until the time his one and only 12-year-old daughter's sickness unto death,
his discussions concerning Jesus were limited to a good evening of theological
But now Jairus' daughter was sick unto death. He received word that Jesus
had just landed on the beach of Capernaum, and that a large crowd had gathered
around him to welcome him back home, so he joined the crowds now rushing
toward the beach. At this point in his life, his official position as a
spiritual leader, his rank, stature, and reputation were of little matter
as he worked his way through the crowd until he came face to face with Jesus.
Then, in front of all the people who knew him, he fell at the feet of Jesus
and began to entreat him to come to his house, for his only daughter, who
was about 12 years old, was dying.
There is no more helpless feeling as a father than to know that one of your
children is sick unto death and you are powerless do anything about it.
A few years ago, I got a late-night phone call from a Christian friend,
a man whom people in the San Francisco community would describe as "having
it made." He was very successful in his business and had a good deal
of influence in the city. But on this evening he was calling to ask me for
prayer on behalf of his 15-year-old daughter who had been diagnosed as having
a severe brain tumor. The doctors were rushing her to the hospital that
evening, hoping that they could operate early the following morning and
save her life. He asked if I would join him and his wife at the hospital
the next morning. As I arrived at the hospital around 6 a.m., I met them
in the parking lot and we went into their daughter's room. The medical staff
had already cut off all her beautiful hair, and she was semi-conscious,
waiting for the drugs to take full control of her body. The three of us
laid our hands on her and in a state of total humility and hope, asked the
Lord Jesus if he would work through the medical team and restore this beautiful
young woman back to health.
To whom do we turn in a time of physical sickness and impending death? A
grieving father turned to Jesus on behalf of his dying daughter; and in
the midst of the crowd traveling to Jairus' home, a very sick woman sought
to get our Lord's attention.
II. A woman turns to Jesus in a time of sickness, 8:43,44
And a woman who had a hemorrhage for twelve years, and could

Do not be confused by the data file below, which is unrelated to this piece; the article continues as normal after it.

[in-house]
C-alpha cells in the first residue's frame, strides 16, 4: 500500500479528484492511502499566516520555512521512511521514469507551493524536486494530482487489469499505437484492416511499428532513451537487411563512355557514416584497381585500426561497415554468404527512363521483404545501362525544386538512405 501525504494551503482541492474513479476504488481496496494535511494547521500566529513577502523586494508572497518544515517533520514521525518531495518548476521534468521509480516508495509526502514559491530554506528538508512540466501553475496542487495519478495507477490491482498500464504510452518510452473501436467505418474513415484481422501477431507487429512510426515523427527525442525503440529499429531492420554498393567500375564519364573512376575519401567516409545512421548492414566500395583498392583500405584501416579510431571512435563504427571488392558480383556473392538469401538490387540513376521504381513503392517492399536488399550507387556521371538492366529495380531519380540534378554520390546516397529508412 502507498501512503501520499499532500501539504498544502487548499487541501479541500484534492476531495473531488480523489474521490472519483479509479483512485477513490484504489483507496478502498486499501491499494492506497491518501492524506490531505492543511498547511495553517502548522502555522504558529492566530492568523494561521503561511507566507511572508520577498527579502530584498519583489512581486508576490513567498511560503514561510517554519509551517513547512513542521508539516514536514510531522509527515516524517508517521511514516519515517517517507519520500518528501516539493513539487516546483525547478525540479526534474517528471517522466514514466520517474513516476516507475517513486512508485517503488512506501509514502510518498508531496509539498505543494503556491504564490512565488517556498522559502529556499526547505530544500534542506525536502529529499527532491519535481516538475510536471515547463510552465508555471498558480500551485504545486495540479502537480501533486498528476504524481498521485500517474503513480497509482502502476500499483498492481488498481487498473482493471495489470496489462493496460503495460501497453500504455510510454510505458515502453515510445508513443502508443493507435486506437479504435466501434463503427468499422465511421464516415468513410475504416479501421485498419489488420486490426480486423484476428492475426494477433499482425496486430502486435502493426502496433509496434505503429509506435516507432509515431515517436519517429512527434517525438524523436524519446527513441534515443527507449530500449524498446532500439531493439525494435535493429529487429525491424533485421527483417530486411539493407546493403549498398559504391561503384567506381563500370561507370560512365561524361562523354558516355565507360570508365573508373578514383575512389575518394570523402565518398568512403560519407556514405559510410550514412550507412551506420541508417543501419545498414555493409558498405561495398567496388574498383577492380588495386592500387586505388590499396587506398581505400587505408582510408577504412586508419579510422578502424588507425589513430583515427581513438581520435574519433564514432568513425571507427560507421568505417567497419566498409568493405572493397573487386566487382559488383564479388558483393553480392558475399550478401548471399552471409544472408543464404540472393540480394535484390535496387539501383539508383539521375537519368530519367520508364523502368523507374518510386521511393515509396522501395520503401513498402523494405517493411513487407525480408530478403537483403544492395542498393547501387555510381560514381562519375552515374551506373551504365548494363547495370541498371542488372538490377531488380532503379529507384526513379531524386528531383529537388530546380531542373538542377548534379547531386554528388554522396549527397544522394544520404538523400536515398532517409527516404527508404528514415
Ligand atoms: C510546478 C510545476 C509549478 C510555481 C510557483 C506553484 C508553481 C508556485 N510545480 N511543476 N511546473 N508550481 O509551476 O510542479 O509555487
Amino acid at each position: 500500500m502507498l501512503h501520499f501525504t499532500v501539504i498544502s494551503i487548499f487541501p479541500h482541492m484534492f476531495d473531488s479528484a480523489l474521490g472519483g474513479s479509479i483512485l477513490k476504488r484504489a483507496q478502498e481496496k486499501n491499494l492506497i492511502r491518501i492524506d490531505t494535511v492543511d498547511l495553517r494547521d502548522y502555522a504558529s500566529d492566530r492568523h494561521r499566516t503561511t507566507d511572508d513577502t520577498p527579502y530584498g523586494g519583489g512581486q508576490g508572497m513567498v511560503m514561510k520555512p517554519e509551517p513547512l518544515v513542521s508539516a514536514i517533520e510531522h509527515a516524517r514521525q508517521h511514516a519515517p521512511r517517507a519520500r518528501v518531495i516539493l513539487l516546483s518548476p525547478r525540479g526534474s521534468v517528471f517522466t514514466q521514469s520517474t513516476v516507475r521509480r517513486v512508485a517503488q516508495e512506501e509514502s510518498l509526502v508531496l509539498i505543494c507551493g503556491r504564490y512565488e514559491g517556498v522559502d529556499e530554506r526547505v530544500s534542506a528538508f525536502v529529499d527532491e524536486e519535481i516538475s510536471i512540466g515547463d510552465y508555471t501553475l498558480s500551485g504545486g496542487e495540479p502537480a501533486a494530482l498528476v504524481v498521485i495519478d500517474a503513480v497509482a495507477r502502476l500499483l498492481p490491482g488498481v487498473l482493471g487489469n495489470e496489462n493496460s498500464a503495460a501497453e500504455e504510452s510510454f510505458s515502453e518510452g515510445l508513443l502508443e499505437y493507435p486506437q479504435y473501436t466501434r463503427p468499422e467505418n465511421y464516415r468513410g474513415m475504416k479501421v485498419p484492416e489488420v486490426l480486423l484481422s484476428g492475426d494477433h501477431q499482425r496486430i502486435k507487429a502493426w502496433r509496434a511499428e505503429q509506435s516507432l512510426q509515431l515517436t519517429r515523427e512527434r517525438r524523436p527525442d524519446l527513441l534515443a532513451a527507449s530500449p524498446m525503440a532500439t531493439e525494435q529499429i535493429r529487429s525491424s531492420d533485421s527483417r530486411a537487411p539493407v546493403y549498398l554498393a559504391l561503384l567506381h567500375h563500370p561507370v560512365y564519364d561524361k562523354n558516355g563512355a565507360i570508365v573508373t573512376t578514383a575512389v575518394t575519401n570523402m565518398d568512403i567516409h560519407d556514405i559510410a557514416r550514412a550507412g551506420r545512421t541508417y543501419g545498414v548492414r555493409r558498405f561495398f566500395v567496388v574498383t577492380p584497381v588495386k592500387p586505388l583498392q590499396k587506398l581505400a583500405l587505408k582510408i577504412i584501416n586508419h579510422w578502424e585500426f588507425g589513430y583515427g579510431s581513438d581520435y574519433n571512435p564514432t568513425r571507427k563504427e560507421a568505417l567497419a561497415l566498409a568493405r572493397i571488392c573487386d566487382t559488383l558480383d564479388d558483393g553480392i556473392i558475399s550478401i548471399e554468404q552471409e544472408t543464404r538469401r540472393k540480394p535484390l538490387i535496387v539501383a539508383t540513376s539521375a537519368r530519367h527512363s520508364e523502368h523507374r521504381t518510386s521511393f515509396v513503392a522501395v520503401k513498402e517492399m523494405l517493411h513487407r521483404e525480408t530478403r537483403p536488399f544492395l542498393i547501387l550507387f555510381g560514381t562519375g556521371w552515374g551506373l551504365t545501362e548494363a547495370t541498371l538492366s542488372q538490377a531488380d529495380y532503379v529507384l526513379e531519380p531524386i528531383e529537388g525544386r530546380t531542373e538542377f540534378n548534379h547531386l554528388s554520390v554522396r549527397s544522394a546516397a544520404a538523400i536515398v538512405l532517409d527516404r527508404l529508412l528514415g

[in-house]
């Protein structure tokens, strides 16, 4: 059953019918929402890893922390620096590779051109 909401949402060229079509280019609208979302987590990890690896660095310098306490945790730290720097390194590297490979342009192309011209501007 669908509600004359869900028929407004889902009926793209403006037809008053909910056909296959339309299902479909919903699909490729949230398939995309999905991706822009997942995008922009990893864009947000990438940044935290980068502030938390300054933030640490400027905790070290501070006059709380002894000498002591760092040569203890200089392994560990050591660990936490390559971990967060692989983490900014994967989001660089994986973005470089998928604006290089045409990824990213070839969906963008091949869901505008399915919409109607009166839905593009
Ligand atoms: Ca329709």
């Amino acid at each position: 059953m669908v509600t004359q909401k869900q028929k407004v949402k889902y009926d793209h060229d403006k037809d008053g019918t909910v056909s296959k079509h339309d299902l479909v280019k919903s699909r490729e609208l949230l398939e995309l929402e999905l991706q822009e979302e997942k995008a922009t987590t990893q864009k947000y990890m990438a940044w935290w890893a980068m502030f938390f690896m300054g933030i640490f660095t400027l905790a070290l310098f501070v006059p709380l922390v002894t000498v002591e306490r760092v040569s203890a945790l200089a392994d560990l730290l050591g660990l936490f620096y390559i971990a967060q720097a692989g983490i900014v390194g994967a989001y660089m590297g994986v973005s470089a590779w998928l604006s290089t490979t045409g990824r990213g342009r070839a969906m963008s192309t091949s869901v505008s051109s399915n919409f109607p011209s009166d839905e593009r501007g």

not be healed by anyone, came up behind Him, and touched the fringe of His
cloak; and immediately her hemorrhage stopped.
For 12 years (the same number of years Jairus' daughter had been on earth),
this woman had been suffering from a hemorrhage. This may have been a vaginal
hemorrhage, which would have resulted in her suffering social and religious
pressure. (According to Leviticus 15:19-22, her problem made her ceremonially
unclean.) She could not have any social contact and would not be allowed
to attend synagogue or temple service for at least 12 years. Adding to the
pressure of being a social outcast, she also had gone from one doctor to
another only to find that they took her money and were of no help to her
(Mark 5:26). As the years went by she grew weaker and the disease became
worse. Once word got to her that Jesus had returned to Capernaum she joined
the crowd with the hope that somehow he might heal her. I'm sure her heart
must have dropped as she overheard the conversation between the synagogue
official and Jesus, for the Lord immediately went with the official and
she never had a chance to even ask him if he would heal her. So her second
option was simply to reach out in faith, and hope that if perhaps she just
had a chance to touch him or his robe as he walked by in the crowd, that
would be enough to bring her healing.
On October 17, 1989, my wife, Anne Marie, and I drove to the city of Lourdes
in France to visit an elderly nun who had been a former teacher of my wife
in Rabat, Morocco. A few years earlier she had been transferred to the district
around Lourdes to work in a Catholic resthome on the edge of town. Lourdes
is located in the southwestern section of France, near the Pyrenees foothills.
It is famous as a shrine for Roman Catholic pilgrims, for it is believed
that here in 1858, the virgin Mary appeared to a peasant girl named Bernadette.
Catholics built a church near the grotto called the Rosary, and they also
erected a statue of the virgin at the grotto where the vision was said to
have occurred. Since those early days, year in and year out, bus loads of
sick, blind, crippled, deaf and dumb from all over the world pour through
the gates of the grounds towards the grotto, hoping that the virgin Mary
will heal them.
Year after year the same masses who came with hearts filled with hope that
the virgin would heal them returned to their buses in the same physical
condition in which they arrived. As we walked out the gates with them we
felt our hearts filled with compassion for they were like sheep without
a shepherd. Later that day we were having lunch with the nun and I asked
her if in her seven years at Lourdes had she ever witnessed or heard of
any physical healing? No! she answered. I asked her why did she think the
millions still continued to come to the grotto each year. She replied, "The
trip fills them with the hope of the Savior that their suffering has meaning
in the plans of God." I don't believe that is why most of these people
visit Lourdes, but the end result is the same truth the apostle Paul learned
in the midst of his suffering. Here is what he said to the Corinthians when
he realized why suffering was allowed to come upon him and his fellow workers:
it was "in order that we should not trust in ourselves, but in God
who raises the dead; who delivered us from so great a peril of death and
will deliver us, He on whom we have set our hope" (2 Cor. 1: 9-10)